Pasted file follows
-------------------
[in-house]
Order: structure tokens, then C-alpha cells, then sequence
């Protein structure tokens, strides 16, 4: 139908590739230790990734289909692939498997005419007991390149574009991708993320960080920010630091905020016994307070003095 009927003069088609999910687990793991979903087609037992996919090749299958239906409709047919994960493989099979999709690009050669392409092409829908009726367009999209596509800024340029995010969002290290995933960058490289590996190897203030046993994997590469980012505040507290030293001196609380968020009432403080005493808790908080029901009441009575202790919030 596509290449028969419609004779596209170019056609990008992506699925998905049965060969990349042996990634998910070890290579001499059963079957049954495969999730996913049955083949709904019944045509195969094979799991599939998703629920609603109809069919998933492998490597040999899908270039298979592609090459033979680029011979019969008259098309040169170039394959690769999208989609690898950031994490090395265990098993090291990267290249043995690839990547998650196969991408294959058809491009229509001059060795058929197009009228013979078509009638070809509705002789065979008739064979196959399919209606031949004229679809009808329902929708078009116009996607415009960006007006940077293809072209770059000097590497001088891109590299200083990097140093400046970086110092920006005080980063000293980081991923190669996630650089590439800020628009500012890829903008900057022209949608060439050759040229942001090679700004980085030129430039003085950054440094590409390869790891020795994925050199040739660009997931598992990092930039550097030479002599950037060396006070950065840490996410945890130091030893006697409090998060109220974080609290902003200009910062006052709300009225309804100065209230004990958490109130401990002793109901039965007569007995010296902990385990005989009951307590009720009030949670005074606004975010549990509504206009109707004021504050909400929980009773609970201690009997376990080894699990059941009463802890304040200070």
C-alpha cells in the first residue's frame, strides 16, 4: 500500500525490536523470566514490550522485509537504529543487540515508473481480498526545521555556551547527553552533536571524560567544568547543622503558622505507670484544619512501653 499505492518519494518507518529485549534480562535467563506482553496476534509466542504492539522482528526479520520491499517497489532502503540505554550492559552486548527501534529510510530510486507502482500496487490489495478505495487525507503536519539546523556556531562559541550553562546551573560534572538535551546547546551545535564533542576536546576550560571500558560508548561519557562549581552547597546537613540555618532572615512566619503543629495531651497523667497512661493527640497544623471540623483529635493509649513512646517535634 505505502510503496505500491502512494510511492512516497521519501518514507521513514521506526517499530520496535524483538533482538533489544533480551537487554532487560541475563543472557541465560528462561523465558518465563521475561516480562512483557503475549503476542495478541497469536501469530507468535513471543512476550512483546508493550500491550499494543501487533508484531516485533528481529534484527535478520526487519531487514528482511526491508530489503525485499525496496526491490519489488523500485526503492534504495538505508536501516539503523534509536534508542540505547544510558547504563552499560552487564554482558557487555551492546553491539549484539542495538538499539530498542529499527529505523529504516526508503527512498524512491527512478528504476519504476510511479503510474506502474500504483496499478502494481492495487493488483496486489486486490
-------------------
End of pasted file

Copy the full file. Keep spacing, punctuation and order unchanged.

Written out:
[in-house]
Order: structure tokens, then C-alpha cells, then sequence
């Protein structure tokens, strides 16, 4: 139908590739230790990734289909692939498997005419007991390149574009991708993320960080920010630091905020016994307070003095 009927003069088609999910687990793991979903087609037992996919090749299958239906409709047919994960493989099979999709690009050669392409092409829908009726367009999209596509800024340029995010969002290290995933960058490289590996190897203030046993994997590469980012505040507290030293001196609380968020009432403080005493808790908080029901009441009575202790919030 596509290449028969419609004779596209170019056609990008992506699925998905049965060969990349042996990634998910070890290579001499059963079957049954495969999730996913049955083949709904019944045509195969094979799991599939998703629920609603109809069919998933492998490597040999899908270039298979592609090459033979680029011979019969008259098309040169170039394959690769999208989609690898950031994490090395265990098993090291990267290249043995690839990547998650196969991408294959058809491009229509001059060795058929197009009228013979078509009638070809509705002789065979008739064979196959399919209606031949004229679809009808329902929708078009116009996607415009960006007006940077293809072209770059000097590497001088891109590299200083990097140093400046970086110092920006005080980063000293980081991923190669996630650089590439800020628009500012890829903008900057022209949608060439050759040229942001090679700004980085030129430039003085950054440094590409390869790891020795994925050199040739660009997931598992990092930039550097030479002599950037060396006070950065840490996410945890130091030893006697409090998060109220974080609290902003200009910062006052709300009225309804100065209230004990958490109130401990002793109901039965007569007995010296902990385990005989009951307590009720009030949670005074606004975010549990509504206009109707004021504050909400929980009773609970201690009997376990080894699990059941009463802890304040200070």
C-alpha cells in the first residue's frame, strides 16, 4: 500500500525490536523470566514490550522485509537504529543487540515508473481480498526545521555556551547527553552533536571524560567544568547543622503558622505507670484544619512501653 499505492518519494518507518529485549534480562535467563506482553496476534509466542504492539522482528526479520520491499517497489532502503540505554550492559552486548527501534529510510530510486507502482500496487490489495478505495487525507503536519539546523556556531562559541550553562546551573560534572538535551546547546551545535564533542576536546576550560571500558560508548561519557562549581552547597546537613540555618532572615512566619503543629495531651497523667497512661493527640497544623471540623483529635493509649513512646517535634 505505502510503496505500491502512494510511492512516497521519501518514507521513514521506526517499530520496535524483538533482538533489544533480551537487554532487560541475563543472557541465560528462561523465558518465563521475561516480562512483557503475549503476542495478541497469536501469530507468535513471543512476550512483546508493550500491550499494543501487533508484531516485533528481529534484527535478520526487519531487514528482511526491508530489503525485499525496496526491490519489488523500485526503492534504495538505508536501516539503523534509536534508542540505547544510558547504563552499560552487564554482558557487555551492546553491539549484539542495538538499539530498542529499527529505523529504516526508503527512498524512491527512478528504476519504476510511479503510474506502474500504483496499478502494481492495487493488483496486489486486490